If you don't trust him/suspect he's cheating; assume you're right!
Unless you have a history of being paranoid and insecure there's no reason for you to ignore "red flags" or doubt your instincts.
If something doesn't feel right to you it's probably not right for you.
The first question has to be for yourself:
"Is cheating on you a deal breaker?"
If the answer is (yes) it doesn't matter (why) or what his reason is!
Generally speaking the goal of most cheaters is to hold onto all that is "good" in their primary relationship while addressing their other "needs" on the side.
They're essentially looking to compliment what they have.
Rarely do cheater seek to replace one relationship with another.
Some common reasons given for cheating are boredom or the desire for something "new", their mate no longer does certain things, they feel taken for granted, lack of passion/romance, no longer physically attracted to their mate, no longer have "fun" or flirt with one another, a feeling of missing out especially if they got married very young without much dating experience.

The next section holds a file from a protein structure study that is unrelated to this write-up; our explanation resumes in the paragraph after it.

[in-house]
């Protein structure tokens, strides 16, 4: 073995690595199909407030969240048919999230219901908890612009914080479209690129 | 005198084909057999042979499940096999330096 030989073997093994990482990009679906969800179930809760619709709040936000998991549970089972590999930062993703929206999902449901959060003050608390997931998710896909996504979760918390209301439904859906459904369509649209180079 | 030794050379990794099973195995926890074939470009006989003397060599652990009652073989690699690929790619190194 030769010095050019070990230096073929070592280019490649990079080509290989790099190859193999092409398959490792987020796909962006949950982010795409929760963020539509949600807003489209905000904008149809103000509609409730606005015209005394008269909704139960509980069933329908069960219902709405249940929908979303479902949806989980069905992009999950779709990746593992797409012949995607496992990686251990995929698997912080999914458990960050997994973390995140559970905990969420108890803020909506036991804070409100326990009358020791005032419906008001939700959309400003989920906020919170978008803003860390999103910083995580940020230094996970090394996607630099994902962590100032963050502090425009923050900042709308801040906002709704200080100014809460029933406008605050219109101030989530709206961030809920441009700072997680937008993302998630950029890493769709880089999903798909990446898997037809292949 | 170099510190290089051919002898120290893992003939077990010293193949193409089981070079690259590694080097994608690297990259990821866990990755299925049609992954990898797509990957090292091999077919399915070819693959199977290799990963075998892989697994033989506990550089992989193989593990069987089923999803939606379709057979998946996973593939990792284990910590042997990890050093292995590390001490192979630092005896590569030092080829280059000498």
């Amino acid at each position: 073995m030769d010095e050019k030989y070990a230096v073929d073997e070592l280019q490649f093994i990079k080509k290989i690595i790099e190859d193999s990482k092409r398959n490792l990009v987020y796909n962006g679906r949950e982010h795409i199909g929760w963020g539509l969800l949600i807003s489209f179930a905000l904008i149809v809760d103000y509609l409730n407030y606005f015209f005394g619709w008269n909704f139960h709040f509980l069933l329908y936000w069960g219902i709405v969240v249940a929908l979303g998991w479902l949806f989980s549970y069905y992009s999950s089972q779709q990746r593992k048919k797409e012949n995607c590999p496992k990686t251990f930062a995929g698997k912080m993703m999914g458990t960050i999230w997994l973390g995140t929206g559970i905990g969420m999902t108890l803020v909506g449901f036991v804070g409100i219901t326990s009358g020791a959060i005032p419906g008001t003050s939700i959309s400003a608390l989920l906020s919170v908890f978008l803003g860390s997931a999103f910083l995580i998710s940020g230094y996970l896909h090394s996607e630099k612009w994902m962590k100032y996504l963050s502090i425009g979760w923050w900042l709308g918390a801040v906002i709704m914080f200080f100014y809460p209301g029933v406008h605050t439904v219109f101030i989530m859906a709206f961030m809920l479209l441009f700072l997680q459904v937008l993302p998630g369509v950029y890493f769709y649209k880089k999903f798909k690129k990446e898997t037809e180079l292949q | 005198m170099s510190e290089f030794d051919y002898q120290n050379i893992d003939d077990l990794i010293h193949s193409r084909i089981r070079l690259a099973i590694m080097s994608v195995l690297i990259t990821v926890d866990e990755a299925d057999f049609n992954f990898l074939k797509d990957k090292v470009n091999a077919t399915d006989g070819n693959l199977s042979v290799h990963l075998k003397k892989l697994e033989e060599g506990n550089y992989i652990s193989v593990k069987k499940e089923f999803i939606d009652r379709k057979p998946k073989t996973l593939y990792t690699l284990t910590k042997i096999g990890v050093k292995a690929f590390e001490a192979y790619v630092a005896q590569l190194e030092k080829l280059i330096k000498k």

As I stated if cheating is a "deal breaker" it doesn't matter.
If cheating is NOT a "deal breaker" you might suggest couples therapy once you've had discussions with him and have determined he's cheating in response to something rather than just wanting the thrill of being with someone "new".
Another factor is whether or not he's asking for forgiveness and shows genuine contrition for disrespecting the marriage.
Forgiving someone without being asked to is seen as weakness.
Cheating is a decision one makes rather than investing in their marriage usually after they've determined their spouse can't give them what they desire and they refuse to do without it.
Only you can determine what (your) "deal breakers" are.